At the end of this chapter you will be able to:
- Cluster Introduction and Architecture
- Networks and Clusters
- Cluster Communication
- A cluster is a group of WebLogic Server instances, working in coordination.
Benefits of Clustering
- There are two main benefits of clustering together WebLogic servers:
- Scalability allows you to add and remove servers without disrupting current services.
- High-Availability ensures that when a server (in a cluster) fails, there are other servers to take over the work so the client is not affected.
The key capabilities of a WebLogic cluster are:
- Application Failover
When an object in an application is performing a task becomes unavailable, another object will take over and finish the job.
- Site Failover
When all the services and applications in a single site fail they can switch to a separate site and continue processing.
- Server Migration
When a server fails, pinned services can be migrated to another server in a cluster.
- Load Balancing
The even distribution of tasks and communications across multiple servers.
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- Applications are generally broken into multiple tiers, each representing their distinct functionality:
- Web tier
- Presentation tier
- Business or object tier
- WebLogic provides clustering support for all three tiers.
- Other services, such as JMS and JDBC, can take advantage of clusters but load-balancing and failover is a little different.
Deciding on Cluster Architecture
Good architecture is somewhat subjective but there are a few global considerations:
2. Efficient replication
3. Optimal load balancing
4. Effective failover
5. Reliable communication
- There are two primary cluster architectures to choose from:
- Basic Cluster architecture
- Multi-tier architecture
Basic Cluster Architecture
Basic cluster architecture combines static HTTP, presentation logic, business logic, and objects into one cluster.
Multi-Tier Cluster Architecture
The Web tier and the business logic with services can be separated into two clusters.
When to Use Multi-tier Architecture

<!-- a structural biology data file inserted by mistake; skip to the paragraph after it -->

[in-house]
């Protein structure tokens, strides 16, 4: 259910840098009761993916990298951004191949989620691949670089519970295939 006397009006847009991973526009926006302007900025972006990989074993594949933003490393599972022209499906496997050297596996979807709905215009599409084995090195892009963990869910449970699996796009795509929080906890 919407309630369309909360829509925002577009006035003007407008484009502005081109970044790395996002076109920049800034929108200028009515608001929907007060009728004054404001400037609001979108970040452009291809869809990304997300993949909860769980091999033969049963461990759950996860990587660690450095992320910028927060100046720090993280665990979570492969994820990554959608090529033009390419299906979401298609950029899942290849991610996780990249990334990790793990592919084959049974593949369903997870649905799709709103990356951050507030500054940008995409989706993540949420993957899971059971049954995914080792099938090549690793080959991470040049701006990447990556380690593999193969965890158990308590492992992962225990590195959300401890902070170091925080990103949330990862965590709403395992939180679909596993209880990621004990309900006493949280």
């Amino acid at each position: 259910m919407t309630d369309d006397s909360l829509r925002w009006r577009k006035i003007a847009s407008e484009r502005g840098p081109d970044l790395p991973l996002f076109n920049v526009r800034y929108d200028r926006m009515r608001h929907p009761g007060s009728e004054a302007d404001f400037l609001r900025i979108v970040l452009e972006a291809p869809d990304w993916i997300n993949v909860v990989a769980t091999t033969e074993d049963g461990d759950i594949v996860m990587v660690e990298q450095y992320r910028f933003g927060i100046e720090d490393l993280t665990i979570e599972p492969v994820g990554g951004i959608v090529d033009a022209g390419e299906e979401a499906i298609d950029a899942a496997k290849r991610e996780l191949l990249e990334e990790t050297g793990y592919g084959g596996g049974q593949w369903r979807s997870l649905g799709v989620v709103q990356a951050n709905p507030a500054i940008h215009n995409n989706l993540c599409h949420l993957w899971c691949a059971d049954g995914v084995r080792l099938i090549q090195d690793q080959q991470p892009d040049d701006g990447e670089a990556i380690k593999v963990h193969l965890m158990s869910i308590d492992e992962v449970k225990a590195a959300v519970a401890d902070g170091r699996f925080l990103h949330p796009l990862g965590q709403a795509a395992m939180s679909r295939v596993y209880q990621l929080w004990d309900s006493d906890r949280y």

- The multi-tier cluster is recommended for Web Applications that require:
- Load balancing for method calls to clustered EJBs
- Flexibility for load balancing between servers that provide
- HTTP content and servers that provide clustered objects
- Higher availability (fewer single points of failure)
- More flexible security
Basic Cluster Architecture Advantages and Disadvantages
- The basic cluster architecture has these advantages:
- Easy administration
- Flexible load balancing
- Robust security
- The basic cluster architecture has these disadvantages:
- Cannot load balance EJB method calls
- Load balancing across the tiers may become unbalanced
Multi-tier Advantages and Disadvantages:
- The multi-tier architecture has these advantages:
- Improved load balancing
- Load balancing of EJB methods
- Higher availability
- Improved security options
- The multi-tier architecture has these disadvantages:
- Can create a bottleneck when presentation tier makes frequent calls to the business logic
- Increased licensing cost
- Added firewall configuration complexity
- Proxy servers are used to provide load balancing and failover for a cluster.
- Are the client’s first level of interaction with the cluster
- Give the cluster its single server appearance
- A proxy server can be either software-based or hardware-based.
- A software-based proxy server may be an internal WebLogic servlet or a 3rd party application.
- A hardware-based proxy server is typically a physical load balancer.
Basic Cluster Proxy Architecture:
Similar to the basic cluster architecture, except for static content, is hosted on non-clustered HTTP servers.
Multi-Tier Cluster Proxy Architecture
Similar to the multi-tier cluster architecture, except for static content, is hosted on non-clustered HTTP servers.
- WLS is compatible with major Web servers using the following plug-ins:
- Sun Java System Web Server plug-in (formerly Netscape iPlanet or Sun One Web Server)
- IIS plug-in (Microsoft IIS)
- Apache plug-in
- Delegate dynamic content requests to WLS
- Round-robin across a cluster
- Support routing based on URL path or on the MIME type of the requested file or both
- Route HTTP requests to back-end WLS instances based on session cookie or URL rewriting
- Avoid failed servers in the cluster
Proxy Plug-in Vs. Load Balancer
- There are many advantages to using a physical load balancer instead of the proxy plug-in: